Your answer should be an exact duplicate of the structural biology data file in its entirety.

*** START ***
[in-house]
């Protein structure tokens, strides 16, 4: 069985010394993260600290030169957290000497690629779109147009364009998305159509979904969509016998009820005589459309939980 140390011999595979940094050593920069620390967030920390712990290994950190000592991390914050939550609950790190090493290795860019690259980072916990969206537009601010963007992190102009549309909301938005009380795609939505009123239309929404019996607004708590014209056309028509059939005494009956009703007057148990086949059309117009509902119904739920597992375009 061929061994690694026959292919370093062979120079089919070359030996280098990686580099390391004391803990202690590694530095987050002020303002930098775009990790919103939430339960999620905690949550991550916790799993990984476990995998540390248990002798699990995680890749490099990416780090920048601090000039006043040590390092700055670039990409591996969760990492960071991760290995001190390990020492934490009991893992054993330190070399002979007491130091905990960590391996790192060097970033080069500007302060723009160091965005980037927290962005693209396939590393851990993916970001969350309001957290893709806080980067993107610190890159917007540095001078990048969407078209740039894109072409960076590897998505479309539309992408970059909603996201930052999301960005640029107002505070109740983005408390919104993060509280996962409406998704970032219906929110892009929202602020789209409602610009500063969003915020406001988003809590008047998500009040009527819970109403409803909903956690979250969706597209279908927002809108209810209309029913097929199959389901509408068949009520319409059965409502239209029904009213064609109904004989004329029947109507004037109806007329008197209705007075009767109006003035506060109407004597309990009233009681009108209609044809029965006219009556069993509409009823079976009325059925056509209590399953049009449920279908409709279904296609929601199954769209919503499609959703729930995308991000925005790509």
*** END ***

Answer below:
[in-house]
């Protein structure tokens, strides 16, 4: 069985010394993260600290030169957290000497690629779109147009364009998305159509979904969509016998009820005589459309939980 140390011999595979940094050593920069620390967030920390712990290994950190000592991390914050939550609950790190090493290795860019690259980072916990969206537009601010963007992190102009549309909301938005009380795609939505009123239309929404019996607004708590014209056309028509059939005494009956009703007057148990086949059309117009509902119904739920597992375009 061929061994690694026959292919370093062979120079089919070359030996280098990686580099390391004391803990202690590694530095987050002020303002930098775009990790919103939430339960999620905690949550991550916790799993990984476990995998540390248990002798699990995680890749490099990416780090920048601090000039006043040590390092700055670039990409591996969760990492960071991760290995001190390990020492934490009991893992054993330190070399002979007491130091905990960590391996790192060097970033080069500007302060723009160091965005980037927290962005693209396939590393851990993916970001969350309001957290893709806080980067993107610190890159917007540095001078990048969407078209740039894109072409960076590897998505479309539309992408970059909603996201930052999301960005640029107002505070109740983005408390919104993060509280996962409406998704970032219906929110892009929202602020789209409602610009500063969003915020406001988003809590008047998500009040009527819970109403409803909903956690979250969706597209279908927002809108209810209309029913097929199959389901509408068949009520319409059965409502239209029904009213064609109904004989004329029947109507004037109806007329008197209705007075009767109006003035506060109407004597309990009233009681009108209609044809029965006219009556069993509409009823079976009325059925056509209590399953049009449920279908409709279904296609929601199954769209919503499609959703729930995308991000925005790509």